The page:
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Preventing Underage Fighters

NATO - North Atlantic Treaty Organisation

20 Oct. 2011

On the religious holiday of Eid this year, President Karzai spent time talking with a number of boys, all younger than eighteen. They had one thing in common apart from their youth – they were all groomed by the Taliban to be suicide bombers.

Surrounded by press, the boys were each given a microphone to tell their story.

"The Taliban gave me a suicide vest and a weapon and some other people there told me to go to the PRT. When I went there, they told me to go to the Americans. When I saw the soldiers at the gate, I surrendered myself to them,” one 16 year-old boy told the crowd.

Facing the President he begged him not to let him go – or the Taliban would kill him. “My mother is dead and my father doesn't care about me,” he pleaded.

A 15 year-old boy then told the surrounding elders he was given an amulet and told that when he detonated himself, he would be protected by holy text written inside while those around him died.

A valuable asset for terrorists

Over the last year, independent human rights organisations, Afghan security forces and the UN claim that hundreds of children, some as young as seven and eight years old, have been used by the insurgents in armed conflict. Dee Brillenburg Wurth, child protection advisor with the UN's assistance mission in Afghanistan says children are valuable to armed groups.

"It's very attractive for armed groups to have children – that's why there are so many in the world. They’re very easy to manipulate, they're scared of nothing, they're small, they're fast, they look innocent, so people won't suspect them so quickly,” she explains.

A number of suicide attacks have targeted the capital. Kabul's Police Chief General Mohammad Ayoub Salangi met the group of 20 boys pardoned by the President on Eid and said it was an emotional experience.

“I cannot express my feelings…. It is the biggest persecution that they are doing to our people, our children, our history and our country Afghanistan,” he said.

On their website, the Taliban have denied using children as soldiers or suicide attackers and their own code of conduct urges fighters to protect civilians, something which ISAF spokesperson Brigadier General Carsten Jacobson says their actions on the ground contradict.

“The Taliban are killing more than 80% of the civilians that perish in this conflict through direct action,” says Jacobsen. “I arrived here in June and one of the first news that I read was an 8 year-old girl where Taliban put an explosive into her plastic bag, sent her to the police car. It was my introduction to Afghanistan and it hurt me deeply that children are abused in this way,” he says.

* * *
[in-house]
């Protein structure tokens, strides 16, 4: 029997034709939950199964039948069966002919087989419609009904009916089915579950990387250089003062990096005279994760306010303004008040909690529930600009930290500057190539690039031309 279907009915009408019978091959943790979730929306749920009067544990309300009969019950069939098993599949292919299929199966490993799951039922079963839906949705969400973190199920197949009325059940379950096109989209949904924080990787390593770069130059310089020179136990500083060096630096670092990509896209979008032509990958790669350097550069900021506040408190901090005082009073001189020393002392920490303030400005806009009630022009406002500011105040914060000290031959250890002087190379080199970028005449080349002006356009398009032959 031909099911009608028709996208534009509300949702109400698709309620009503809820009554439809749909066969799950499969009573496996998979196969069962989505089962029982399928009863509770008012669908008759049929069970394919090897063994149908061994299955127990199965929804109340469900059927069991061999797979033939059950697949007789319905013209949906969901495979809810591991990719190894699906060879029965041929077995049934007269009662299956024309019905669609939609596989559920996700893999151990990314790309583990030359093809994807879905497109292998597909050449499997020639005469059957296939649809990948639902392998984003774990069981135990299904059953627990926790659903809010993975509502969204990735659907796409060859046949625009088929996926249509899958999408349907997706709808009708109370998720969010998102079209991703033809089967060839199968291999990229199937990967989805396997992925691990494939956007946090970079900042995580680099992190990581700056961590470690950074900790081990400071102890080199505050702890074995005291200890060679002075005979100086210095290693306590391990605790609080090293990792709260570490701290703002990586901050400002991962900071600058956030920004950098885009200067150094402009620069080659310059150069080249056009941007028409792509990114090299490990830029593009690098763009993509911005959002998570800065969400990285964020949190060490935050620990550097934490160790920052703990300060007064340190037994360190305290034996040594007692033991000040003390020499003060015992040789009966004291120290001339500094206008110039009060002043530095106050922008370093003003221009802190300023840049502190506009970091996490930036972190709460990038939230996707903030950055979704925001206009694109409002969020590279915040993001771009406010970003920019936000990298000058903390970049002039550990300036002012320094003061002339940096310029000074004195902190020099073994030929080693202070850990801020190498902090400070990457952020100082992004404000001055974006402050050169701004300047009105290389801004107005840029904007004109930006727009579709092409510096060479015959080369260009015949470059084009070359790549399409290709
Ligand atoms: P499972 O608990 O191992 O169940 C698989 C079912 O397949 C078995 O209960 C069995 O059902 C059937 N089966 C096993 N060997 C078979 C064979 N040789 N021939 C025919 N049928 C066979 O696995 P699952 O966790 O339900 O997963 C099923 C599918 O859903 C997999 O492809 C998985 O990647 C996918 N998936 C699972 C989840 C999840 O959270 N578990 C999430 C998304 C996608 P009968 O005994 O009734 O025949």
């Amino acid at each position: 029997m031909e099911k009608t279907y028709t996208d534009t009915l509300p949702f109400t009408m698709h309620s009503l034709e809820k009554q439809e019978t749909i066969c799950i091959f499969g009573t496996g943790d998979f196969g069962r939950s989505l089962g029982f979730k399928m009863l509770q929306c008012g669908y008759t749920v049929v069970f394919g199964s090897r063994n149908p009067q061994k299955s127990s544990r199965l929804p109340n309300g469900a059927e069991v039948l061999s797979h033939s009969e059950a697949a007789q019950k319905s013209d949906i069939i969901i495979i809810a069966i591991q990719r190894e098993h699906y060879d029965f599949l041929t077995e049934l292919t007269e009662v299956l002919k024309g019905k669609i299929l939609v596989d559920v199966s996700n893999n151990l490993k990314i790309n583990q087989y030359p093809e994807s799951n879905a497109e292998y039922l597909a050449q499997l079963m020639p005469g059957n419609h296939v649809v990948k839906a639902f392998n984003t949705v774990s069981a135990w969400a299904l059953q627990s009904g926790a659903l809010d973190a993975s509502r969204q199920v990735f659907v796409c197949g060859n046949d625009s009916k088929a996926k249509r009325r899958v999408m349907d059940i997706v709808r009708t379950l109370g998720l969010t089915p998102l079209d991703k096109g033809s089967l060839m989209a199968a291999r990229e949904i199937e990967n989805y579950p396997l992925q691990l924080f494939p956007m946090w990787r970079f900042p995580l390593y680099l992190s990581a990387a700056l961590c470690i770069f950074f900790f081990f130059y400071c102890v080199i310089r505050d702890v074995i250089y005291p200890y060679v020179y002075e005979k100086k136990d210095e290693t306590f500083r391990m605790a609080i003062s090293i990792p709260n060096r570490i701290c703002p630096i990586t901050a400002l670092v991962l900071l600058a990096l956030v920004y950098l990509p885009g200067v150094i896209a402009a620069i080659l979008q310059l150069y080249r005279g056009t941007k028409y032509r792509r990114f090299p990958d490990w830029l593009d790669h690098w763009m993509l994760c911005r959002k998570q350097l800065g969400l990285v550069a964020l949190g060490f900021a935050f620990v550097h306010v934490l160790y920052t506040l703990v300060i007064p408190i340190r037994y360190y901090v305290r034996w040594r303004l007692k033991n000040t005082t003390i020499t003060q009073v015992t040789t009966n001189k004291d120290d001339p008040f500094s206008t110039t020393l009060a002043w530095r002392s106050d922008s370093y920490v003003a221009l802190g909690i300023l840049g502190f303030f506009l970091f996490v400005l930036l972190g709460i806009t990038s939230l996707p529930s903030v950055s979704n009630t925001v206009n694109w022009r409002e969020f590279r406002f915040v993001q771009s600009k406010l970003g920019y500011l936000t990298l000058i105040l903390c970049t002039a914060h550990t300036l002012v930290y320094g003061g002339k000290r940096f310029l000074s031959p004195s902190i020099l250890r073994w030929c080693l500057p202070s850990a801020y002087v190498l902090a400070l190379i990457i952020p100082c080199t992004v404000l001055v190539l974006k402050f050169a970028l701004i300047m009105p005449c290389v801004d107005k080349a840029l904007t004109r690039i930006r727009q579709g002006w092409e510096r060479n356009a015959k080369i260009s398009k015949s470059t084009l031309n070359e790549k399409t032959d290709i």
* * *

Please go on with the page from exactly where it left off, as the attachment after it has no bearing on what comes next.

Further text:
Last year the UN blacklisted a number of armed groups like the Taliban for recruiting under-eighteens. But included also on the list were several problems with the Afghan National Police (ANP). However, the Deputy Director for Gender and Human Rights, Colonel Sayed Omar Saboor says the ANP sent out their own research teams to the provinces and were unable to find any underage police.

Education is key

In January 2011 a special agreement was signed between the UN and the Afghan government to implement an action plan to stop underage recruitment. Today, members of the police and the UN assistance mission in Afghanistan are working on a nationwide awareness campaign to include billboards, notebooks and even mugs.

“When an Afghan National Policeman wants to drink a cup of tea, they'll see this message, that we should not recruit kids under 18,” says Colonel Saboor.

International law, the Afghan constitution and Islamic Sharia law all state clearly that children should not be used in combat, but part of the problem lies in the fact that many births go unregistered, so it's often hard to establish an Afghan's true age. But with help from UNAMA, Dee Wurth says the ANP recruitment agencies are being taught how to recognise an underage ANP hopeful.

"Many children have falsified ID cards to join the ANP and we've given 150 people training on how to assess that somebody is not yet 18 even though his ID card says so,” Wurth explains.

Meanwhile, the ANP in Kabul remain vigilant. Despite some high-profile attacks like the recent one on the US embassy, General Salangi claims the police are able to stop around 90% of attacks on the capital. But when it comes to children, he says the solution is education.

“They have to guide the youths of Afghanistan to education and into schools and not use them as suicide bombers. Firstly this kid will lose his life and secondly his family will be devastated. And the majority of our people will be also injured, killed and then their family, friends and relatives will be hurt too,” Salangi says.



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